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38 HISTORY •• The Taliban

AHMAD SHAH MASSOUD – ‘LION OF THE PANJSHIR’

Arriving in Kabul for the first time, you could be forgiven for confusing the identity of Afghanistan’s president. Pictures of Ahmad Shah Massoud vastly outnumber those of Hamid Karzai. Hailing from the Panjshir Valley north of Kabul. Massoud was the most formidable mujaheddin leader to fight against the Soviets. Largely ignored by the Pakistanis and Americans, he built a tough guerrilla army that repulsed 10 Russian offensives against the Panjshir, often by evacuating its entire civilian population. His natural charm, fluent French and moderate Islamic beliefs made him a hugely popular figure with Western journalists. Following the capture of Kabul in 1992, Massoud became the real power behind the throne. While militarily brilliant, Massoud was no politician, and his inability to form alliances with other factions did much to prolong the civil war. The Taliban reduced Massoud to a rump of power in the northeast. His assassination two days

before 11 September 2001 has since cast him permanently in the role of martyr and saviour, his image reproduced everywhere in the style of an Afghan Che Guevara. Politically he has become more influential dead than when he was alive. Not everyone idolises Massoud. Many Pashtuns resent him as a symbol of Tajik rule, Hazaras for his massacres of their kin, and others for the part he played in reducing Kabul to rubble in the 1990s. While Massoud will surely remain Afghanistan’s number one poster boy for the foreseeable future, he’s also a reminder that in civil wars few people emerge without any blood on their hands.

Taliban were allowed to capture a major arms dump on the border, and the Pakistani army provided training and logistical support for the nas- cent militia. Many of the opposing warlords were simply bought off with huge bribes facilitated by the ISI and the Saudis. When Kandahar fell the Taliban were welcomed for returning security to the region. The mujaheddin government couldn’t decide how to handle the situ-

Other things forbidden by the Taliban included nail polish, lipstick, playing cards, chess, neckties, the internet and paper bags (lest they accidentally carry verses of the Quran).

ation. Talks sparked on and off, but collapsed when the Taliban raced to capture Herat in 1995, and started looking enviously towards the capital. In a final bid for power Hekmatyar threw his lot in with the hated Mas- soud, but his troops left the back door open. Rushing in from Jalalabad, the Taliban took Kabul in September 1996. Massoud fled to his Panjshir stronghold. The fall of Kabul briefly jolted the international community out of their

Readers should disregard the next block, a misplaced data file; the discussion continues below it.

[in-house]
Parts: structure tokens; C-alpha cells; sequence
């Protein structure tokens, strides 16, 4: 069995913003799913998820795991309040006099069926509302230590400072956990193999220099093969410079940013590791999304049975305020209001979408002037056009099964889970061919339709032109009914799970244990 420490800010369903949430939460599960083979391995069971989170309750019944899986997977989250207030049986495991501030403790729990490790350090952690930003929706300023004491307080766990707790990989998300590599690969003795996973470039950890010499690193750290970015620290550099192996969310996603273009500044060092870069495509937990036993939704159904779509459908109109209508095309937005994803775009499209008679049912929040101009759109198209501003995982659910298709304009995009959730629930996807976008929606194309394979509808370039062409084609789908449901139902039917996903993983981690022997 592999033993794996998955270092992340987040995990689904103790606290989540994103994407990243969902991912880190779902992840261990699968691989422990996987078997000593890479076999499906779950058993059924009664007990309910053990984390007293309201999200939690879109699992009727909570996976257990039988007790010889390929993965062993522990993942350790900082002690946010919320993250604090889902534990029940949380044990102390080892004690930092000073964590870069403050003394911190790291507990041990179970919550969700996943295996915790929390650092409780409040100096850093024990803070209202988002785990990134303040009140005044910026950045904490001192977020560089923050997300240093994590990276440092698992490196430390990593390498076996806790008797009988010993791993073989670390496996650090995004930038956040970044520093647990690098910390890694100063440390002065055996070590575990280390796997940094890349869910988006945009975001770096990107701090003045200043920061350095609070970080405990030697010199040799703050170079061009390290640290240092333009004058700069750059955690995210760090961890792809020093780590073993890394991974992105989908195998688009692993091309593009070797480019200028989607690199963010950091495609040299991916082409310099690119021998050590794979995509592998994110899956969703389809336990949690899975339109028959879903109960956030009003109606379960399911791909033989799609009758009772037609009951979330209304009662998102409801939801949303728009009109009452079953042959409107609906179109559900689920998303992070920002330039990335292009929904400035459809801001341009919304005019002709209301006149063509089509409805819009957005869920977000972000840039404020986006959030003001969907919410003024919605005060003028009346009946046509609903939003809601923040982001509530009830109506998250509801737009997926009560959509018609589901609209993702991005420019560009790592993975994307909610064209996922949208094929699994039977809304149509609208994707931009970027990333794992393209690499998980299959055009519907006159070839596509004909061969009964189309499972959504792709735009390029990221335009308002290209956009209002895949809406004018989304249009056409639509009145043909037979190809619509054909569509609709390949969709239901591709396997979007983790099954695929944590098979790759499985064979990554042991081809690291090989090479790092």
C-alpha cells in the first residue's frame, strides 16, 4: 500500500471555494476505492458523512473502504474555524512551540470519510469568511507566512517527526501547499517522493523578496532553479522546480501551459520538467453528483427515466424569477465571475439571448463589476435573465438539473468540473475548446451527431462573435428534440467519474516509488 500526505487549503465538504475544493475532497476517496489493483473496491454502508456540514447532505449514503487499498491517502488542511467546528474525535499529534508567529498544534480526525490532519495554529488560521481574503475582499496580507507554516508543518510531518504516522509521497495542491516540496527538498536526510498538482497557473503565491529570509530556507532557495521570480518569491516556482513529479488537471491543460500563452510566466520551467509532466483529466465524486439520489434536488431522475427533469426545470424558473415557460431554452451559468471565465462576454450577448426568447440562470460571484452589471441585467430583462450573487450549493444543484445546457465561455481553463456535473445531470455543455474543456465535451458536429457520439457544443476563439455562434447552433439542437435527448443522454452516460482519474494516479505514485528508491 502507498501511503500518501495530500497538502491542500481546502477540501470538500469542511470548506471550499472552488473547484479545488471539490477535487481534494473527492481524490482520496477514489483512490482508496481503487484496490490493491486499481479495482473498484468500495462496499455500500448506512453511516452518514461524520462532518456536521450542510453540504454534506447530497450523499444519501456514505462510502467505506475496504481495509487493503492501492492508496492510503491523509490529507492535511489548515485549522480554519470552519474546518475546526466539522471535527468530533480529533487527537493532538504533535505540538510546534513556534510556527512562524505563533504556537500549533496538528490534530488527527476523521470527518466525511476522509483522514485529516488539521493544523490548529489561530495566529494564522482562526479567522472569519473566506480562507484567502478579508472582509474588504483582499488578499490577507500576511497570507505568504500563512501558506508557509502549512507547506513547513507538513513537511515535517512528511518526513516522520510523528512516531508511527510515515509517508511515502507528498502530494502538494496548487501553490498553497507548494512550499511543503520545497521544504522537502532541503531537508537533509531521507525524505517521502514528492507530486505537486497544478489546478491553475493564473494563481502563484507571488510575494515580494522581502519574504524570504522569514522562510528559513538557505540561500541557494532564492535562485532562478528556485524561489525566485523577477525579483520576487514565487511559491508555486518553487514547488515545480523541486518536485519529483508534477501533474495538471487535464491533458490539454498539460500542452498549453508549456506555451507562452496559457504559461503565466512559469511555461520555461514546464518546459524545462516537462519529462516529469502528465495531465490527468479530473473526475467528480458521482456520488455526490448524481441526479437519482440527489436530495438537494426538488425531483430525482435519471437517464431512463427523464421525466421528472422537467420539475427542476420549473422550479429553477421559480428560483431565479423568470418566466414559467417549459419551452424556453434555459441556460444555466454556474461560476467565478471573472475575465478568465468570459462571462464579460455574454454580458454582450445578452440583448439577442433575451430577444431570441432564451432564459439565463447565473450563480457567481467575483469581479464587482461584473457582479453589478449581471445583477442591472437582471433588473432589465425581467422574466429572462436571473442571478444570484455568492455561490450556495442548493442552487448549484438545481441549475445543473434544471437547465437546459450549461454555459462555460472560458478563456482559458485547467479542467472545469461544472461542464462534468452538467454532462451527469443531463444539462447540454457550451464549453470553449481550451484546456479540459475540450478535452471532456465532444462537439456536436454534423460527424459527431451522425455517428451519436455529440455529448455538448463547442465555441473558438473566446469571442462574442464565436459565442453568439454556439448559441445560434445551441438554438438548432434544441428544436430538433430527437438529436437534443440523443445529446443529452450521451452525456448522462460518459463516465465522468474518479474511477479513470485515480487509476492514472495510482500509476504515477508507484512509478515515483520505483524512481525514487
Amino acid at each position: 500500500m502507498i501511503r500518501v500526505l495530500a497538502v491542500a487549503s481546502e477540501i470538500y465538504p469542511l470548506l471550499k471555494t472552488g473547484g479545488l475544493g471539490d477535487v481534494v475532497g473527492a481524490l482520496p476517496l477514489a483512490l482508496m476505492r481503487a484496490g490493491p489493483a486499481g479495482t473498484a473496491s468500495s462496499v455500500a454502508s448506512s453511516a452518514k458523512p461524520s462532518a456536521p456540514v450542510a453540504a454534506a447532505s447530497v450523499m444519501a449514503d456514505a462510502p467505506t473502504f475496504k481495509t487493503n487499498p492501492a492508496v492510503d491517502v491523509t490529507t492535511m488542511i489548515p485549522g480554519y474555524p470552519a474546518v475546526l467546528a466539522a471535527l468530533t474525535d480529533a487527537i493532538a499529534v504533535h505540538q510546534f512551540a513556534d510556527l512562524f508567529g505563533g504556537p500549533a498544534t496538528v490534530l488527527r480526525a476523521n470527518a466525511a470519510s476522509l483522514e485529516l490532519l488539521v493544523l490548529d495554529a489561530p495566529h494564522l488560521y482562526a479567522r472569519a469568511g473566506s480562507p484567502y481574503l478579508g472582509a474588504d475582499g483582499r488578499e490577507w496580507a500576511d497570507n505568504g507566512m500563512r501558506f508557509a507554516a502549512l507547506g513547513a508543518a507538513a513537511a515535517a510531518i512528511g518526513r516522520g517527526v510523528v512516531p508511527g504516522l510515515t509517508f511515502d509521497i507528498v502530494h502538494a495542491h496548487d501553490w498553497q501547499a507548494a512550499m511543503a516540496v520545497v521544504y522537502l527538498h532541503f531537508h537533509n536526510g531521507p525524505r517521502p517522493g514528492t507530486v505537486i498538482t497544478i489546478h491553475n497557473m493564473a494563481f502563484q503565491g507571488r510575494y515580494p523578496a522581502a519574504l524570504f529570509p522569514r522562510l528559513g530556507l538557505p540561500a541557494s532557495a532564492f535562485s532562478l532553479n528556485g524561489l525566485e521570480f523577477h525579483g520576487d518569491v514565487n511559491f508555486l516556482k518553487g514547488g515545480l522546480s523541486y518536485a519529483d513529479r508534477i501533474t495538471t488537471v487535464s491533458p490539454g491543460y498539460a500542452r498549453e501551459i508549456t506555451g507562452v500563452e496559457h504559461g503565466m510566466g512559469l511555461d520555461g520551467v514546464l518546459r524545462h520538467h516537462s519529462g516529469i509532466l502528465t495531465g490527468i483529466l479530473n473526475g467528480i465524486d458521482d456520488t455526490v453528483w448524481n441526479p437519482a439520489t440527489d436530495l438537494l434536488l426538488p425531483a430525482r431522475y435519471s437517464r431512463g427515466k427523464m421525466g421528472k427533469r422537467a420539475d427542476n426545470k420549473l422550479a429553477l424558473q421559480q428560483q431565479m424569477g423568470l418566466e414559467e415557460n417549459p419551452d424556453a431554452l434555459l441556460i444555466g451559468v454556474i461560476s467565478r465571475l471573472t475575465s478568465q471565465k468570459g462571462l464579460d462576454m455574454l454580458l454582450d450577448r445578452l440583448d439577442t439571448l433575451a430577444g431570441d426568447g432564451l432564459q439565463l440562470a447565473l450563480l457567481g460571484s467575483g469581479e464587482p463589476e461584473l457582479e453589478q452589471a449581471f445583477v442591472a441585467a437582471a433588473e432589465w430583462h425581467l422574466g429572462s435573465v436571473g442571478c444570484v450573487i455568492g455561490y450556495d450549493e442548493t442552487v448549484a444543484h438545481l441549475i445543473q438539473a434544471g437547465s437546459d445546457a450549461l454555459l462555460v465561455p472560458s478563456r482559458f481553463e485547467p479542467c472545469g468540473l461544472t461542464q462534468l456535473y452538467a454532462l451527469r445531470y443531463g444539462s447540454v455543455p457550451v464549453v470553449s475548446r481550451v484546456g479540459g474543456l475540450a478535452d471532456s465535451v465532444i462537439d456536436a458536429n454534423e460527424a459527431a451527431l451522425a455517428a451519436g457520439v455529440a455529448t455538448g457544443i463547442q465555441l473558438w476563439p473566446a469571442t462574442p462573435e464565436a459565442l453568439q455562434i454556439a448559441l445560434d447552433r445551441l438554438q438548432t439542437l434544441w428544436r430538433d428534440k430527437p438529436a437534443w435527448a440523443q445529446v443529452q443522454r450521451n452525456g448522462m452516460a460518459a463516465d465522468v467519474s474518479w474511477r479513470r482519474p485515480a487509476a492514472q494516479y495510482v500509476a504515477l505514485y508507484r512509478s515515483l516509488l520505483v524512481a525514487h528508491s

indifference. The Taliban wasted no time setting up the Islamic Emirate of Afghanistan. Najibullah was hauled from his UN-protected compound and publicly lynched. Women were banned from work and education and wearing the burqa was made compulsory. Men had to grow beards, music was banned and shops closed at prayer time. Over the next two years the Taliban consolidated their control of Af-

ghanistan. Mazar-e Sharif fell, driving Dostum into exile. Uprisings in the Hazarajat were brutally suppressed. Half the population relied on food aid but there was little sign of active Taliban governance, just ever more esoteric Islamic rulings on the minutiae of life. Rabbani clung on the presidency (and Afghanistan’s seat at the UN), despite eventually being pinned back to a fiefdom in Badakhshan. In addition, the Taliban became ever more reliant on the Arab-Afghans who had stayed in Afghanistan – most nota- bly Osama Bin Laden, who had reorganised his movement into Al-Qaeda (‘The Base’) and set up training camps for further jihad. As Bin Laden’s

1996

Taliban capture Kabul, and lynch Najibullah

1998

USA fires missiles at training camps in east Afghanistan in retaliation for bombing of US embassies in East Africa

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HISTORY •• War, Again 39

influence grew, the Taliban became ever more radical and unbending. Only Pakistan, Saudi Arabia and the UAE recognised the Taliban as Afghani- stan’s legitimate government. In the words of the head UN representative, the country was ‘a failed state which looks like an infected wound. You don’t even know where to start cleaning it.’

WAR, AGAIN